It is truly a challenge to write both scientifically, informatively, and accessibly. However, Christiane Nusslein-Volhard is able to strike a remarkable balance in her new book on developmental biology, Coming to Life. She succinctly summarizes crucial discoveries and experiments in the field, spanning from Darwin and Mendel to very recent work in cloning and gene therapy. But, the book does not read like a laundry list of names, dates, and reagents. Rather, the book feels more like a journey through time and science, with Nusslein-Volhard as the guide, pointing out sights and sounds along the way.
Christiane Nusslein-Volhard was awarded a share of the 1995 Nobel Prize in Medicine for her research in Drosophila (fruit fly), which had a wider applicability to the understanding of human genetics. Currently, she is the director of Molecular Biology at the Max Planck Institute in Germany, where she has been for over twenty years. Her expertise in both science and writing is fully evident in Coming to Life; she is obviously very well qualified to summarize important discoveries given her own place in the timeline.
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In a mere 150 pages, the author covers topics ranging from evolution to stem cells. Although, in my opinion, this book’s real subject is a kind of “Where did we come from?” for grown-ups. How do single cells, such as an egg or stem cell, become more complex forms and eventually lead to entire organisms? How do genes influence this process, and are genes similar throughout species? Why do we use model organisms and what can they tell us about ourselves? These are a few of the basic types of questions that Coming to Life attempts to tackle. There are 10 Chapters, which follow a time-line organization (the latest chapters refer to more recent discoveries). The later chapters are slightly more complex, but the preceding chapters (which summarize genes, mutations, etc) do an excellent job of laying the groundwork for higher analysis.
I felt that the greatest strength of the book was when the author was discussing her element: genes in Drosophila. She makes an excellent case as to why the fruit fly is used as a model organism, and why the study of “fly genes” has any applicability to humans. She also avoids the often-made mistake of hurling to many gene names at the reader; perhaps at the expense of thoroughness, she sticks to the explanation of a few crucial genes rather than naming and involving them all. I believe this goes a long way in keeping the “story” simple and interesting.
In the last chapter, she even (briefly) weighs-in on the moral status of the embryo, which I found fascinating given her expert background. I though, Who better to comment? She holds the belief that it is not just scientists, but rather society as a whole, who must formulate decisions regarding when an embryo deserves legal protection. She also raises the point that in addition to mere fertilization of an egg, mammals must also complete the act of implantation in the uterus for further development to occur. I had honestly never much considered this fact before, but it makes moral arguments related to RU-486 (which prevent implantation) all the more interesting. She also takes a firm stand against human cloning, and urges caution that the quest for the reduction of human suffering is not hindered by the fear of extremists. Although these more modern concerns initially seemed a little out of place, after considering it in the context of who I HOPED would read it (lay-people, perhaps even policy makers??), I thought it was important to include these topics which are often misunderstood.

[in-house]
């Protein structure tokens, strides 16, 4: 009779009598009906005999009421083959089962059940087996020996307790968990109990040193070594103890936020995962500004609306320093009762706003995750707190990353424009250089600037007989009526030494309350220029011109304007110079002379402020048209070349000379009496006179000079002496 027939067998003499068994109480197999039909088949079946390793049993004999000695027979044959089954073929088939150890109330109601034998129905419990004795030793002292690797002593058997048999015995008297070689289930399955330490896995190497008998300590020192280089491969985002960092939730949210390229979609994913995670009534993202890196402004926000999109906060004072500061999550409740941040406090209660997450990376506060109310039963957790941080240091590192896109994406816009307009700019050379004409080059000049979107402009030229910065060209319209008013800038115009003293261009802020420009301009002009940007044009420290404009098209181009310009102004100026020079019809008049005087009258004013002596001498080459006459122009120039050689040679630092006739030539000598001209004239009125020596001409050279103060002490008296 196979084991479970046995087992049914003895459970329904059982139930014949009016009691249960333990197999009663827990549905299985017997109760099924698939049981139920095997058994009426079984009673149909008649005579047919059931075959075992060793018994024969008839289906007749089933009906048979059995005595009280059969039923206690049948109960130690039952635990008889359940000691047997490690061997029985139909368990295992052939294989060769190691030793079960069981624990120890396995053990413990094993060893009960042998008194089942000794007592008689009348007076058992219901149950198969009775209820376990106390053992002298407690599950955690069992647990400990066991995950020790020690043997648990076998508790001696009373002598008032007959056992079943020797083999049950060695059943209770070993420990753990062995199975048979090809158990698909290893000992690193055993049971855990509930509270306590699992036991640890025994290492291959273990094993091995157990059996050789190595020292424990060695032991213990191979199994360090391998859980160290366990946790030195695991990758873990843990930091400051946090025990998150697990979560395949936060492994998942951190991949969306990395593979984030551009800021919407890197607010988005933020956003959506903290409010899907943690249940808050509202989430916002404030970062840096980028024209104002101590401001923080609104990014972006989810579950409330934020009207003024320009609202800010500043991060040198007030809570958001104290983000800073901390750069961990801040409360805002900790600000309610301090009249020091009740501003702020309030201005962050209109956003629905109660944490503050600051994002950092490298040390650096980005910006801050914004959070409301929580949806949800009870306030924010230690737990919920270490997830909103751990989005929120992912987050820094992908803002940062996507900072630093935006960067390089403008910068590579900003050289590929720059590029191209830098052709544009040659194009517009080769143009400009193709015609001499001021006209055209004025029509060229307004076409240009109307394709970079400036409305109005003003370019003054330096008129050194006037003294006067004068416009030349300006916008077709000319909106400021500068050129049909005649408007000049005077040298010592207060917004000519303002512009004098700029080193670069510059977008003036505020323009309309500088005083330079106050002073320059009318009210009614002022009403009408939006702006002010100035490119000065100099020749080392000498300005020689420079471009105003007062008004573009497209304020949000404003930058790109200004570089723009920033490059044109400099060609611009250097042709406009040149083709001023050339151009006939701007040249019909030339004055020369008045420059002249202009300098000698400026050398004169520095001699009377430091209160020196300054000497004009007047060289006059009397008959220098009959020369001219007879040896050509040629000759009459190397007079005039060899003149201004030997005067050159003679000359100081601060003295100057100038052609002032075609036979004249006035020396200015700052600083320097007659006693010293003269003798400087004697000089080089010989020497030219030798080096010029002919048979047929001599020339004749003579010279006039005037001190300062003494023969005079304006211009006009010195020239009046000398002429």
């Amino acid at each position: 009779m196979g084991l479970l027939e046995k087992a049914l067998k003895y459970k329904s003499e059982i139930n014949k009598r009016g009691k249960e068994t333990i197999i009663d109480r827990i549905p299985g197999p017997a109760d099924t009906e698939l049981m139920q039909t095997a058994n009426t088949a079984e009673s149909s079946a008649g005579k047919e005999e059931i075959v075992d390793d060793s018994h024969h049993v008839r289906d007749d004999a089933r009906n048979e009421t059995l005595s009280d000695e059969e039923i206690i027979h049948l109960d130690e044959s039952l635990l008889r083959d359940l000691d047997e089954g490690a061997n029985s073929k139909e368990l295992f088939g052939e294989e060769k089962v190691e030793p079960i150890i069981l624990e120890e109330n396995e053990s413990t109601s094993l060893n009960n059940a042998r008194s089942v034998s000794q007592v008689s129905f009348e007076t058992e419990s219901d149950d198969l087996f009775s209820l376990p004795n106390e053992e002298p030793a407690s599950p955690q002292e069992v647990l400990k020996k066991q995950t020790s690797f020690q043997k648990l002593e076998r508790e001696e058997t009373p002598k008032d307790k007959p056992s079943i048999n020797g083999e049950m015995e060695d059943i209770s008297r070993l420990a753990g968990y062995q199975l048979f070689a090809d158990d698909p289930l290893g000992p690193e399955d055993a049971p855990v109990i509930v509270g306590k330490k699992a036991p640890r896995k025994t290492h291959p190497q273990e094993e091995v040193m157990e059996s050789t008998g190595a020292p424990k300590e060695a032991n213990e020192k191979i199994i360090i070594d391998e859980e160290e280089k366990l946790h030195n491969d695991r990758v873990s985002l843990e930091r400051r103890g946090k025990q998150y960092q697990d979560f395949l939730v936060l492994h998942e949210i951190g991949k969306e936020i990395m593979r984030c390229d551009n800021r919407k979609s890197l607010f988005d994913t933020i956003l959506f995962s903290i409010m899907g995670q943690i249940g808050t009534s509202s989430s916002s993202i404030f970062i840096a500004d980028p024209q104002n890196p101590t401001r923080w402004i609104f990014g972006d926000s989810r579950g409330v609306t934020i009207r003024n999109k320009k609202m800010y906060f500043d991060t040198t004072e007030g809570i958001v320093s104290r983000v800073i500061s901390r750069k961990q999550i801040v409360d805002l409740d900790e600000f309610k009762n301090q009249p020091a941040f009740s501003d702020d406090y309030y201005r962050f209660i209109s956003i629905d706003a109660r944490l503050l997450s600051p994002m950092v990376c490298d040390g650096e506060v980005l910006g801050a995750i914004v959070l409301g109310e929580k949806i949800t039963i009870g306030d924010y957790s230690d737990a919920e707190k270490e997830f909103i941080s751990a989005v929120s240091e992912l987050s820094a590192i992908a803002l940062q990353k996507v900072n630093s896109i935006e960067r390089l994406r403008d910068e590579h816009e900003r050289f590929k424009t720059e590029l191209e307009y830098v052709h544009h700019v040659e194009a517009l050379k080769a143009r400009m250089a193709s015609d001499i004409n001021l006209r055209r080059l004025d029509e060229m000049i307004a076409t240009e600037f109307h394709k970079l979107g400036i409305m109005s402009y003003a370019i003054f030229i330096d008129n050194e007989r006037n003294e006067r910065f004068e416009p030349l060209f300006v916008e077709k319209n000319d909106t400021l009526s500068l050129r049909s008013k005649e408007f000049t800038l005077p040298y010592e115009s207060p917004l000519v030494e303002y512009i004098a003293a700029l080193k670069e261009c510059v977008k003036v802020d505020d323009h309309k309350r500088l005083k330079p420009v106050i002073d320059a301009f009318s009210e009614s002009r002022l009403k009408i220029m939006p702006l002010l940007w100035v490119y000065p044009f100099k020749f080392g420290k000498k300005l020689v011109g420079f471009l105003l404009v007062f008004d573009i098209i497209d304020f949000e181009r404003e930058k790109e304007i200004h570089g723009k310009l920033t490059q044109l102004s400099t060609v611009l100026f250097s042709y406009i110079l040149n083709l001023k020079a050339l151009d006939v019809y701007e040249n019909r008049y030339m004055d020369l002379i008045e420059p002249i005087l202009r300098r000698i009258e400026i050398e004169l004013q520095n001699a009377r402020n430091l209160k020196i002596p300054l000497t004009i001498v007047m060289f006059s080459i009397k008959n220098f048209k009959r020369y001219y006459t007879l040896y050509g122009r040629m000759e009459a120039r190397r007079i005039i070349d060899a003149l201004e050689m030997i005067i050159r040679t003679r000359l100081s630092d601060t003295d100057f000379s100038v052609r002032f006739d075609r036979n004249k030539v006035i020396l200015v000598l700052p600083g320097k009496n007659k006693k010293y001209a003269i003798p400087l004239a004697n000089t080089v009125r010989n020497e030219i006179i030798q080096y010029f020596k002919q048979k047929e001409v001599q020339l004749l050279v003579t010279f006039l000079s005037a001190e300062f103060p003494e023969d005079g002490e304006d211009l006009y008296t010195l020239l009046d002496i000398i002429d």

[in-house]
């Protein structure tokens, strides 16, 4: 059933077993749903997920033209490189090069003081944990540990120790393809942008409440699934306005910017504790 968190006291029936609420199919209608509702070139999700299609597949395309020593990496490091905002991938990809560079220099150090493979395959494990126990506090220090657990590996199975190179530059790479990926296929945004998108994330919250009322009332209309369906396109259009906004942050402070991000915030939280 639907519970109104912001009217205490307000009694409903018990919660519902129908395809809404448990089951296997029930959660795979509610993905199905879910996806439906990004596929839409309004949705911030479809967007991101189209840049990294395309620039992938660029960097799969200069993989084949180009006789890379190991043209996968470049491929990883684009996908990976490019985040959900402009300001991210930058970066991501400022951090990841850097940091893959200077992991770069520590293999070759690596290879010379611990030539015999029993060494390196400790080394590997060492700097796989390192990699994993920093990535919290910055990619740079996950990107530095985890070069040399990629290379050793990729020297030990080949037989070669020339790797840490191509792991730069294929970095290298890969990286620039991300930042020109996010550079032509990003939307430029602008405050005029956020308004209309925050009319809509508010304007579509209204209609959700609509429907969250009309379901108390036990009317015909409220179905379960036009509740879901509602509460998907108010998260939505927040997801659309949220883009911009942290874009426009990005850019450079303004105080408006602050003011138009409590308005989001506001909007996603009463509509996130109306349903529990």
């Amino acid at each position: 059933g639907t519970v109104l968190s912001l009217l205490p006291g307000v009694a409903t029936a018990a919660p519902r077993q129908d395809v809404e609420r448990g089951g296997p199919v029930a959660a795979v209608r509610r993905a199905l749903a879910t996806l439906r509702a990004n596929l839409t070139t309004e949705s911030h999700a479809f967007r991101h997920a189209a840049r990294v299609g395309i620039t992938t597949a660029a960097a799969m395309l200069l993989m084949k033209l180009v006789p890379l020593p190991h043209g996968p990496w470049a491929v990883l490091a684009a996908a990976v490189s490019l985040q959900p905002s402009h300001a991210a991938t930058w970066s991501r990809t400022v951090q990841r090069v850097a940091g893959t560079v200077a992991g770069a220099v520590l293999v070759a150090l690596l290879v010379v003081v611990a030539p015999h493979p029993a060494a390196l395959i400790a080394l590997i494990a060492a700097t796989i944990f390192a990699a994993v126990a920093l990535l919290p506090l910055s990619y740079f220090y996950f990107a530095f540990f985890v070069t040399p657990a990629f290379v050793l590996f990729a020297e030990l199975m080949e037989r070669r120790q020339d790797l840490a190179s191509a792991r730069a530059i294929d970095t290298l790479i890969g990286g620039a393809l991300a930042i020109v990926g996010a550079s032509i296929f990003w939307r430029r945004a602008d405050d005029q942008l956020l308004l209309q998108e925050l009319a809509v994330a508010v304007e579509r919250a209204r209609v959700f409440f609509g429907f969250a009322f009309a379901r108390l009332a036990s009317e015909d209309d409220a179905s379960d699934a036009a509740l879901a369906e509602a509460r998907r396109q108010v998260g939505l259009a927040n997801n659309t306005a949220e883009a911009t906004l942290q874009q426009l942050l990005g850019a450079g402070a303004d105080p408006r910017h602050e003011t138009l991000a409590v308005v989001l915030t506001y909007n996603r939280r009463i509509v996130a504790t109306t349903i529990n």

While career molecular biologists or developmental biologists may find the depth of analysis lacking, the book is a terrific jumping-off point for the student or layperson to understand many of the basic concepts that have shaped who we are genetically. That said, I would be surprised if anyone, no matter their expertise, did not appreciate the graceful explanations in this book. Although I am student of science myself, I can honestly say that I learned a lot reading this book. The chapters are bolstered by many very helpful diagrams explaining concepts brought up in the text. The figures appear hand-drawn, but not sloppy, and seem to reflect the personal investment that the author had in the book and in the material.
So, all said I highly recommend this book, especially for people who are curious about the genes behind development, traits, and diseases. It is informative and broad without being overwhelming. Buy it from Amazon here.